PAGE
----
Easter celebrations return to the Church of the Holy Sepulchre
CNA Staff, Mar 31, 2021 / 10:20 pm MT (CNA).- Christians will celebrate Easter at the Church of the Holy Sepulchre this year after the storied church remained closed last Easter due to the COVID-19 pandemic.
Pierbattista Pizzaballa, the Latin Patriarch of Jerusalem, presided over Palm Sunday Mass on March 28 at the Church of the Holy Sepulchre with a small group in the church and more than 2,000 people participating in an outdoor Palm Sunday procession.
More than half the population of Israel is fully vaccinated against the coronavirus, and authorities have relaxed some restrictions to allow small congregations to gather for Holy Week with social distancing measures in place, Reuters reported.
The church, which houses the tomb of Christ and the site of the crucifixion, was closed for Easter 2020.
“Last year was a terrible Easter, without people, closed doors. This year is much better, the door is open, we don’t have a lot of people but we feel more hopeful that things will become better,” Pizzaballa told Reuters.
The Church of the Holy Sepulchre was closed on March 25, 2020 amid the start of the coronavirus pandemic with no definite timeline for reopening, marking the first time in nearly 700 years the holy site has closed for an extended period due to disease.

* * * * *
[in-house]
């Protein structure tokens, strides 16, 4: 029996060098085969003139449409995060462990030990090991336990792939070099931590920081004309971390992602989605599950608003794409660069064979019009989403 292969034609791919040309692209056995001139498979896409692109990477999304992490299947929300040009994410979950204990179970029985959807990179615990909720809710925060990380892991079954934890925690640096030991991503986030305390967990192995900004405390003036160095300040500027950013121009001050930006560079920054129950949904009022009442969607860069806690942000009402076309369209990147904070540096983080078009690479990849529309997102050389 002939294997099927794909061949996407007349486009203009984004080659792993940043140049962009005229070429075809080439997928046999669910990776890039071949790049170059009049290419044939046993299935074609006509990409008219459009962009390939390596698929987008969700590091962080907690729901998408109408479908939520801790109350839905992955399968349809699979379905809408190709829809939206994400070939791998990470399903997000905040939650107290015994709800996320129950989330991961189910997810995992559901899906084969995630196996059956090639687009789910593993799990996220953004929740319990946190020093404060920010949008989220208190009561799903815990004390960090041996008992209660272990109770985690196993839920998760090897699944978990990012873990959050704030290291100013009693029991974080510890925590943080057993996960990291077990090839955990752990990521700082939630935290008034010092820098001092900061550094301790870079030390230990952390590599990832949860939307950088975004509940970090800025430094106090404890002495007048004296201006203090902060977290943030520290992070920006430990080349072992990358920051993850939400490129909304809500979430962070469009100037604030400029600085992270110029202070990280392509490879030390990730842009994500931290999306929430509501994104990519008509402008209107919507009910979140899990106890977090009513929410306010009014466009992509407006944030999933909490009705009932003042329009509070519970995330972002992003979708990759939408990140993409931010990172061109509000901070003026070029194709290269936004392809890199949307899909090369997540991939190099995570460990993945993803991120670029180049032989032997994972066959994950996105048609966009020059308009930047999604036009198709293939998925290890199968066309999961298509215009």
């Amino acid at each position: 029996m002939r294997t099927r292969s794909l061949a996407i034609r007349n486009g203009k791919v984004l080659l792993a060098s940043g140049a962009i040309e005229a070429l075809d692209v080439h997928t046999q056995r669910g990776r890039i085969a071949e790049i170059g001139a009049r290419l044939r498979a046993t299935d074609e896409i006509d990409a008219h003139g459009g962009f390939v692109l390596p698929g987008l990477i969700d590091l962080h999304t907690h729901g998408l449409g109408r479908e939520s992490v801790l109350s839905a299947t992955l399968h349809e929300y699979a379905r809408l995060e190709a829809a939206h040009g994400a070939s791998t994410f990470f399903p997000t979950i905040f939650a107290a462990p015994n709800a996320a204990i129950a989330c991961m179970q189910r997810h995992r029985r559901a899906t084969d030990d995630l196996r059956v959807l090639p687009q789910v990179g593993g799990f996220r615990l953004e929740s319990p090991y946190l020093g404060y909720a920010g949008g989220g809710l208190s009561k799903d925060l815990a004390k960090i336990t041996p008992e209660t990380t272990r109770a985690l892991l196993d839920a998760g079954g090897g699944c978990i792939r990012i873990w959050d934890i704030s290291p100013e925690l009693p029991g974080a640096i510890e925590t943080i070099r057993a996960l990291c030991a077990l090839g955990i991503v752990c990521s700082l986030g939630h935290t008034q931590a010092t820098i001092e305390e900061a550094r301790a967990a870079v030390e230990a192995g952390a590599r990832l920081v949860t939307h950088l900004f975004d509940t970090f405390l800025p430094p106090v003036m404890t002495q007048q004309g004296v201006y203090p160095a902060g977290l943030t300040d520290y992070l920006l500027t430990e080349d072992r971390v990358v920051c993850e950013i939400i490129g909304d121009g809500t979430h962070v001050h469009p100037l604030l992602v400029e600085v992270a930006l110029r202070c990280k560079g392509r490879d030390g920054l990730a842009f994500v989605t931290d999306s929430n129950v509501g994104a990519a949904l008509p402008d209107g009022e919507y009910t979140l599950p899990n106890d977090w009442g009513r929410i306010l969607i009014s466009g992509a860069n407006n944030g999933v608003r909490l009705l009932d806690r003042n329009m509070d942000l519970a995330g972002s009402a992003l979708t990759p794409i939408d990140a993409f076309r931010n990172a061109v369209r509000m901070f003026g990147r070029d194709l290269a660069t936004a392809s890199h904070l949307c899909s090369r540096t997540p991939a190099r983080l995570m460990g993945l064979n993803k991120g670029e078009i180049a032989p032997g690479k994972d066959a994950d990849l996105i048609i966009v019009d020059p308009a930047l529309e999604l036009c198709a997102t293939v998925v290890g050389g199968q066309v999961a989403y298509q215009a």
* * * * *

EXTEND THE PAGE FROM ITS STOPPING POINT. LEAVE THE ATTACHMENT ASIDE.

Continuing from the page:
Despite reopening to limited numbers of pilgrims during May 2020, authorities ordered the church close down again in July due to rising cases in the area.
Authorities in Bethlehem, in the West Bank, closed the Church of the Nativity in early March 2020 after four cases of COVID-19 were diagnosed in the town. The Church of the Nativity was built over the birthplace of Jesus Christ. All tourists were subsequently banned from entering Bethlehem. The church reopened in May with precautions.
The last time the Church of the Holy Sepulchre was closed for an extended period was 1349, during an outbreak of the Black Death in Jerusalem.
The church is unique among religious sites as it is partially controlled by several different Christian Churches. The Roman Catholic Church, Greek Orthodox Church, and Armenian Apostolic Church each share control of the building, and other Orthodox Churches also celebrate divine liturgy at the site.
First consecrated in the year 335, the church has been closed for short periods of time in the subsequent millennia due to war or other disputes. In 2018, to protest a proposed tax increase on churches, the site was closed to the public for about three days before reopening.
Easter will be celebrated on April 4 this year for Latin Rite Catholics and May 2 for Eastern Churches using the Julian calendar— both dates are observed within the Church of the Holy Sepulchre.